|Scientific Name||Pituophis catenifer|
|Size||Up to 7 ft. long|
|Weight||2 – 4 lbs.|
|Special Physical Traits||Light-colored with dark blotches and spots|
|Life Span||12 – 15 yrs.|
|Habitat||Deserts, scrublands, forests, urban areas, grasslands, coastal dunes|
|Favorite Food Source||Rodents (typically)|
|Predators||Humans, birds of prey, large mammals, other snakes|
Gopher Snake is described as a large and powerful snake. Both male and females are asexually alike with no differences in weight, size and physical appearance. They have a ranging color of cream to light brown with dark blotches seen on their backs and along their sides. There are a total of 41 to 99 spots all over their body and 14 to 33 spots seen on their tails while the sides of their body have 2 or 3 rows of black and brown spots.
Compared to other types of snakes, they have relatively large eyes with large heads that has two dark lines that pass through on the sides of their eyes. Their whole body is covered with keeled scales and the tip of their snout has protruding rostral scale. There is a confusion between gopher snakes and rattlesnakes because they almost have the same appearance and exhibits almost the same behavior when threatened such as the way of hissing. Unlike rattlesnakes, gopher snakes are non-venomous that is why it is not a good point to mistake their identity.
Where it is seen?
Gopher Snakes are usually seen in the West Coast of the United States up to the Southern Coast of California. They rarely saw about 2000 above sea level. They are also distributed in Southern British Columbia, Alberta, and Mexico.
Gopher Snake Subspecies
1) The Sonoran Gopher Snake
As its name implies, it is from the Sonoran Desert. The Sonoran Desert covers large parts of North-western Mexico, California, and Arizona. This is the hottest desert in Mexico that is why these snakes prefer hot and dry climates. It is considered as one of the biggest snakes that can grow up to seven and a half feet in length but this size would depend on how well it is being fed, especially in captivity.
2) The Pacific Gopher Snake
This subspecies of gopher snake is smaller compared to its cousins that only grows about a maximum of five feet. They are very good at camouflaging because of their yellow-brown color that fits the environment. They are an excellent type of gopher snake to pet because in captivity they can live up to 30 years.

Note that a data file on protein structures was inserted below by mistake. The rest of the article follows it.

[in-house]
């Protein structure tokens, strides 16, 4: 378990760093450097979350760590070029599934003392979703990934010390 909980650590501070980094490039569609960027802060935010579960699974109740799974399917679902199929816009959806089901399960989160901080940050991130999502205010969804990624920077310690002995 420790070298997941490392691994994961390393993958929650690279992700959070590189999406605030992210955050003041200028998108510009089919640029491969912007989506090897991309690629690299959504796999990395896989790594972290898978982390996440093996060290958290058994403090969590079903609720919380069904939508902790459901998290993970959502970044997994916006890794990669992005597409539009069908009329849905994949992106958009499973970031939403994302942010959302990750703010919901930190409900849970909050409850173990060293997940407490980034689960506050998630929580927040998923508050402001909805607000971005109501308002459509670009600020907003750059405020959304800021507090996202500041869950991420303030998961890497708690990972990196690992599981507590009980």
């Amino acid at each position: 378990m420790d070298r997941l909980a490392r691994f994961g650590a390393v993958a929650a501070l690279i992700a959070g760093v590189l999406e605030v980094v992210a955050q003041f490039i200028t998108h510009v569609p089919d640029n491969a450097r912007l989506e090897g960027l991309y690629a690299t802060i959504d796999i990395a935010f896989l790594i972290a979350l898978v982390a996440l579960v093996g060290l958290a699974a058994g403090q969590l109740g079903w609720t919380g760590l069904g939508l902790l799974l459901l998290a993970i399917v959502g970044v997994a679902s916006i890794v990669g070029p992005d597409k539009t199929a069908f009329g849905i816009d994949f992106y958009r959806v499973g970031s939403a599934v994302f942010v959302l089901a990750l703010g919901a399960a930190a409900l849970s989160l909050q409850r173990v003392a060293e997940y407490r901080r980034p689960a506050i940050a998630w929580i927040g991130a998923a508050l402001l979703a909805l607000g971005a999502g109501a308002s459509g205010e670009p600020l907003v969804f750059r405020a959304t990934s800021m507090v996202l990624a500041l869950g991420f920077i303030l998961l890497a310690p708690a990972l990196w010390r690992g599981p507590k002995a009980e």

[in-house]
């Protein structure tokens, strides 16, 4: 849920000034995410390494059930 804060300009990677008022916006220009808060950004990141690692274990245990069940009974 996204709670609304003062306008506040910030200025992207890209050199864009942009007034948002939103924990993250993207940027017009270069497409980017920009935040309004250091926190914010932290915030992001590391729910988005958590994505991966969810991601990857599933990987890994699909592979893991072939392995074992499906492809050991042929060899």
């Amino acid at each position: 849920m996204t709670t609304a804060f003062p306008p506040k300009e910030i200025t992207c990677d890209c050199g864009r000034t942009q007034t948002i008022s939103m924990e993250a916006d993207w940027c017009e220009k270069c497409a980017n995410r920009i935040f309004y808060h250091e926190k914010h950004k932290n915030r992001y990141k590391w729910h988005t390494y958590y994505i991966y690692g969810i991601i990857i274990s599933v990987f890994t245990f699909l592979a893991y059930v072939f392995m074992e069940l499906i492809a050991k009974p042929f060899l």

3) The Bull Snake
This is the type of gopher snakes that looks much like rattlesnakes with their color and pattern, the texture of scales and movements. They are not venomous but they are constrictors. They are not the best type of gopher snake to take in captivity because they are bad-tempered and notoriously defensive.
4) The Great Basin Gopher Snake
This type of gopher snakes loves to thrive in woodlands, grasslands and in an environment where they can swim because they are a good swimmer. If taken in captivity, it is much easier to mimic their natural environment. As the name implies, they are commonly seen in the largest area of contiguous endorheic watersheds in North America which is the Great Basin.
They are found in a wide variety of habitats such as coastal dunes, coniferous forests, grasslands, and open brush areas. Within these habitats, their favorite hideout includes dense vegetation, burrows, trees and rocky outcroppings that range from below sea level to over 9000 feet (2700 m). They are also attracted to urban areas, like parks, gardens, and suburban neighborhoods that have the presence of potential prey.
The adult gopher snake has a size ranges from 3–7 feet (91–213 cm) The hatchlings are relatively long, and they have been recorded at lengths upward of 20 inches (51 cm).
These snakes are a slow-moving reptile and they can be intimidating because of their muscular built and long size but they are non-venomous. They kill their prey by constriction and suffocation. When they are agitated they hiss loudly, flatten its head and body, and shake its tail. They are mainly diurnal but during the summer period, they adjust to the intense heat by changing their activity patterns at night making them nocturnal.
They can’t live a day without basking. If they happen to be on the road, they would usually stretch out completely risking to be run off by vehicles. Their behavior is just like rattlesnakes but they are more captive-friendly because they do not possess harmful venom that may be fatal to humans.
The diet of Gopher snakes consists of small mammals, lizards, insects, bats, small snakes, frogs, rats, mice and eggs making them carnivorous. They kill their prey by breaking or crushing their bones to death or they squeeze the prey’s lungs until they are suffocated. Avoid feeding your snakes with crickets because they don’t recognize it as food.
In captivity, rats and rodents are the common food for them. To help them have better digestion, breeders would usually cut their skin. Do not feed them on a regular basis so as not to have any problems with digestion, overweight and obesity.
Gopher snakes can live up to 12 to 15 years in the wild but reports show that they can live up to 30 years in captivity. Nowadays, their lifespan is becoming more limited because of the destruction of their natural habitat. They can achieve the maximum life span if given with proper care and maintenance.